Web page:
Planning to replace wooden entry steps on my son's vintage house. Wood
fits the design better than concrete. Has anyone had experience with
exterior steps built with pressure treated lumber and designed to be
faced on the treads and kick boards with something paintable, or that
does not need paint but looks better and holds paint or stain better
than pressure treated?
I expect pine properly painted should give good service, and when it
wears or deteriorates, just the facing boards would need replacement
while the underlying structure of pressure treated would remain sound.
Another idea was to face it with composite decking boards, but have had
no experience with them.
Any comments or ideas would be appreciated.
Hmmm, I've never had a problem painting or staining PT, but . . .
I'd be careful with your selection here. Some composites are quite
slippery, especially when wet. It is also quite probable that you would
need to use extra stringers. Check with the manufacturers span
Thanks for the quick input.
To clarify, I thought we would build these with four 2 x 12 stringers for steps
69 inches wide. Then, each 12 inch tread would be two 2 x 6 PT with a little
space between. The facing boards over the tread and as kick board would be
added just to provide uniform appearance and be easily replaceable without
rebulding the steps. There is only a landing and 3 steps, so can afford to make
them rock solid so you are not aware you are walking on wood at all.
I definitely do not want anything slippery when wet!! Thanks for the warning on
There are a number of decking composites on the market today (trex springs
to mind). They all take paint well compared to PT, and look good when
painted. They won't have grain, but they do give a nice consistant surface.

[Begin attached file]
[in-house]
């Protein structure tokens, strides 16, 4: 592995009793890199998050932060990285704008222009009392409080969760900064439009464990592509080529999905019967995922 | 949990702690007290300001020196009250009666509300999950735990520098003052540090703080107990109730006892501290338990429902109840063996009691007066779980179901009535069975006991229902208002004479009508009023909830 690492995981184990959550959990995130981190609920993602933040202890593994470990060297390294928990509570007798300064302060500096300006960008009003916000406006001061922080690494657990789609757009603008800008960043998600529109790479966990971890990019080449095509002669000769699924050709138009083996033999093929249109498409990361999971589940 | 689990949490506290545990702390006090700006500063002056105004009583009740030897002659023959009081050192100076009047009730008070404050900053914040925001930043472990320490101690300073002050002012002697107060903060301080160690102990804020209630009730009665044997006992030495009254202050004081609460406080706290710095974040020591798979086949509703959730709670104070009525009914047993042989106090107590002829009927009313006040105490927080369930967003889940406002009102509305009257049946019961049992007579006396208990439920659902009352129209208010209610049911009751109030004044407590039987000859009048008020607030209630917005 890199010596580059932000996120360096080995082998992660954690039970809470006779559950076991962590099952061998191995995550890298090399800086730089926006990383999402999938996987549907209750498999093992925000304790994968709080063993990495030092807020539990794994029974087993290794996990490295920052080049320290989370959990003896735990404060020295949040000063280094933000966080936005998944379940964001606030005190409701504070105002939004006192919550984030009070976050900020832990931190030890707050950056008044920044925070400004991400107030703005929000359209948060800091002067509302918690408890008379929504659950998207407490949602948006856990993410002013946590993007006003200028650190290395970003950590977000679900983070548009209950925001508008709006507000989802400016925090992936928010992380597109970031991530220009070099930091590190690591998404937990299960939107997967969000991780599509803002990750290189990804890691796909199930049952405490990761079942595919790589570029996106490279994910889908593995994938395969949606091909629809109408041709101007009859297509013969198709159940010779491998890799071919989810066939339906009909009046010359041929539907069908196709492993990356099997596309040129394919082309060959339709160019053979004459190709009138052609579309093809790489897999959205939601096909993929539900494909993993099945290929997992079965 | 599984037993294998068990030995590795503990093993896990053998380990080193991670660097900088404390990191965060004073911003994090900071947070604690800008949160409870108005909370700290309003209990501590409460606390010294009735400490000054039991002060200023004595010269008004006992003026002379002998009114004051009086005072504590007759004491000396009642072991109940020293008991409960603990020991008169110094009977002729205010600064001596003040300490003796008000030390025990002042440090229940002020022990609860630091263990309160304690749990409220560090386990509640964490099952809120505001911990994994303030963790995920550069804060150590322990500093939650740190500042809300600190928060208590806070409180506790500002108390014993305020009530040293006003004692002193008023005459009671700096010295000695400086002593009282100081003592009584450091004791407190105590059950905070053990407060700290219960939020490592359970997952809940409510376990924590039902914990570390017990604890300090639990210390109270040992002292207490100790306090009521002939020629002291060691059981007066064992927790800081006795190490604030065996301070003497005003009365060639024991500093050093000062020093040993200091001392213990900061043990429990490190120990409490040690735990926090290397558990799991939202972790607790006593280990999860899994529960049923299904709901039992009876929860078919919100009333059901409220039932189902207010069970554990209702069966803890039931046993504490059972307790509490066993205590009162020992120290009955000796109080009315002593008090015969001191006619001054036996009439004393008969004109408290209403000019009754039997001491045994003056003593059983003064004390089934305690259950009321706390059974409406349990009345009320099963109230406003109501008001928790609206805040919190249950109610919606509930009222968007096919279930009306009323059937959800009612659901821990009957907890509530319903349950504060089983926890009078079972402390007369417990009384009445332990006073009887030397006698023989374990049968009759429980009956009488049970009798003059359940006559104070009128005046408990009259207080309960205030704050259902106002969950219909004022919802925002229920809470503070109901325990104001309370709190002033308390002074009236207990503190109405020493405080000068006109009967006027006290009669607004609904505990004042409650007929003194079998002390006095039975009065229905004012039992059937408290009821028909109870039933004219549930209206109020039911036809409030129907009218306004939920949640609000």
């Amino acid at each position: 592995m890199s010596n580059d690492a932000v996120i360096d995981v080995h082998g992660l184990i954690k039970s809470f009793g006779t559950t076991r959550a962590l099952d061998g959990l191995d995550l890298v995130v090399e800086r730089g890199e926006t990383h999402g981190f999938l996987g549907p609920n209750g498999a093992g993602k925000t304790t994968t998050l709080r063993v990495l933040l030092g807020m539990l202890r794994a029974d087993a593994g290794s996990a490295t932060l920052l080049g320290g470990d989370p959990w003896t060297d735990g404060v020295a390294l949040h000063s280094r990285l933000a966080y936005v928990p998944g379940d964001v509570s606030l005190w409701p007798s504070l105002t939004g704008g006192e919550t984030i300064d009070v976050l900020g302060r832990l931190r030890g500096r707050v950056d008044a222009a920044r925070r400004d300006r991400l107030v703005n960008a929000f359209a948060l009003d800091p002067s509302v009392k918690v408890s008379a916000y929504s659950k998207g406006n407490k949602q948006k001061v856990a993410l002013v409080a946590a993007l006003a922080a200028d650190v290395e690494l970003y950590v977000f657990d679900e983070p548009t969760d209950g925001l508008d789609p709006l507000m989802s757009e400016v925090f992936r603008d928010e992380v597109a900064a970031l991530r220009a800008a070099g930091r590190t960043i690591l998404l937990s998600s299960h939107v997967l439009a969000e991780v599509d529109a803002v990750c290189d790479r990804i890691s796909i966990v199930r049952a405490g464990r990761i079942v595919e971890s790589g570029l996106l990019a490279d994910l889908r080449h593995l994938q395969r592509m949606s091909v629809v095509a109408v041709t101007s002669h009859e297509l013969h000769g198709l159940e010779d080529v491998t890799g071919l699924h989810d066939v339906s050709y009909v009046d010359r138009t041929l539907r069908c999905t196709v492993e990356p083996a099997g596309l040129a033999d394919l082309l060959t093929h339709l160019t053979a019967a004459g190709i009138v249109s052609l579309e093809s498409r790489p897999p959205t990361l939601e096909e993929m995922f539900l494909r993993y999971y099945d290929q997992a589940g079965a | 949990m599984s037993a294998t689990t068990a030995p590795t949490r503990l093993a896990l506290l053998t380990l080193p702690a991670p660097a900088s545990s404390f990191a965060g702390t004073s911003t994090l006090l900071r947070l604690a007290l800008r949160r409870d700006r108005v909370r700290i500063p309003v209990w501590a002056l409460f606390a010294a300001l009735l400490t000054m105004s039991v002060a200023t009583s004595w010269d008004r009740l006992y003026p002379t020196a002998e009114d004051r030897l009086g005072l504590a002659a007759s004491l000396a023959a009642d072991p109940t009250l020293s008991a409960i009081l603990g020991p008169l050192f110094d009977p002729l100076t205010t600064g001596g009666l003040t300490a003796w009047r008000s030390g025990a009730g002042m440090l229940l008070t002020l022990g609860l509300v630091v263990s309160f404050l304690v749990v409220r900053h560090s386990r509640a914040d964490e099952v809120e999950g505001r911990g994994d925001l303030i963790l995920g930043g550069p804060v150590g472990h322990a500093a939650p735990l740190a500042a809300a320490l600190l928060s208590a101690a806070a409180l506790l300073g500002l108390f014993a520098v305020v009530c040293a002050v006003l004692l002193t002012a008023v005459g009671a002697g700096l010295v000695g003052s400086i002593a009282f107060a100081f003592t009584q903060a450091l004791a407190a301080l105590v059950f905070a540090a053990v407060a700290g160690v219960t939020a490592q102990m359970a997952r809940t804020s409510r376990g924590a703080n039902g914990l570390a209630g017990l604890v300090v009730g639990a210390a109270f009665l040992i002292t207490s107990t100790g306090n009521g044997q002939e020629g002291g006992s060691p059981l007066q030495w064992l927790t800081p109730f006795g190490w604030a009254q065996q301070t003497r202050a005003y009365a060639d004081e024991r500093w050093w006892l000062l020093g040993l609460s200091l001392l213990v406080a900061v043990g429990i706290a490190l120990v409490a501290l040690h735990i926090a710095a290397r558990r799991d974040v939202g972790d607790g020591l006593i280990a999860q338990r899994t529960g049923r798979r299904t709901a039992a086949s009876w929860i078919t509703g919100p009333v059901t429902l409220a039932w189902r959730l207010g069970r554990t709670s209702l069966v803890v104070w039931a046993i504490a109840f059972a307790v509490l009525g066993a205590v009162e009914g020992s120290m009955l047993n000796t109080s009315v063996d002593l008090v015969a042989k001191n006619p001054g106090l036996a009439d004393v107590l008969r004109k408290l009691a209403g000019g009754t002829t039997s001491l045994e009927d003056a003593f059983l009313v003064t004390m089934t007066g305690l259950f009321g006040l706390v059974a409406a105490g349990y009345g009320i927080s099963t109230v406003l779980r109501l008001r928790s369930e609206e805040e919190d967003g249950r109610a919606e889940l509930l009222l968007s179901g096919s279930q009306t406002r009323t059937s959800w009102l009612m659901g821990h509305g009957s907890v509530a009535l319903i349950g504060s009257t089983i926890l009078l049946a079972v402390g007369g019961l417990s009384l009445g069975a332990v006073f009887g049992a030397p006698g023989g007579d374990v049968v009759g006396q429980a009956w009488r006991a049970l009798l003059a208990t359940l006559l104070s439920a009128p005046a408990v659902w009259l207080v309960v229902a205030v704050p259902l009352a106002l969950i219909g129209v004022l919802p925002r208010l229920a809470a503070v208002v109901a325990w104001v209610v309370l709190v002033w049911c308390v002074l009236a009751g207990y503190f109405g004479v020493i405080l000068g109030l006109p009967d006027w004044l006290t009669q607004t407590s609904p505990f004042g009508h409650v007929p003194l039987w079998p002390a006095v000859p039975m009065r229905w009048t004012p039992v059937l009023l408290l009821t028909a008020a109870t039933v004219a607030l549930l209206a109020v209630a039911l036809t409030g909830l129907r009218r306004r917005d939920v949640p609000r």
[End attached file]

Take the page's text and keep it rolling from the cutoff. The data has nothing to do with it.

Most of them also have a certain amount of "toth" (read texture) so that
they don't get too slippery when wet. You would use them instead of PT, so
you wouldn't have to worry about putting a skin on the PT. You'll still need
PT for the structura lparts of the stairs (stringers, supports etc).
The Trex site provides a warning note that makes the decision in favor of real
wood. If Trex could be installed tightly fitted for a landing, and preferably
with 5/4 thickness tightly fitted over a subbase of 2 x 6 PT treads, it could
be a suitable material for these front steps. They also have 2 x 6 and 2 x 8
that could serve for deck treads. Unfortunately, the site advises "Trex
decking must always be installed properly gapped and directly on joists. Do not
attach Trex decking to any solid surface or water tight system such as
sheathing, waterproof membranes, concrete, roof systems, or patios." The gap is
1/4 to 3/8 depending on the temp at time of installation, and that would not be
suitable for entry steps. It does sound good for decks, however.
Thanks for your input.
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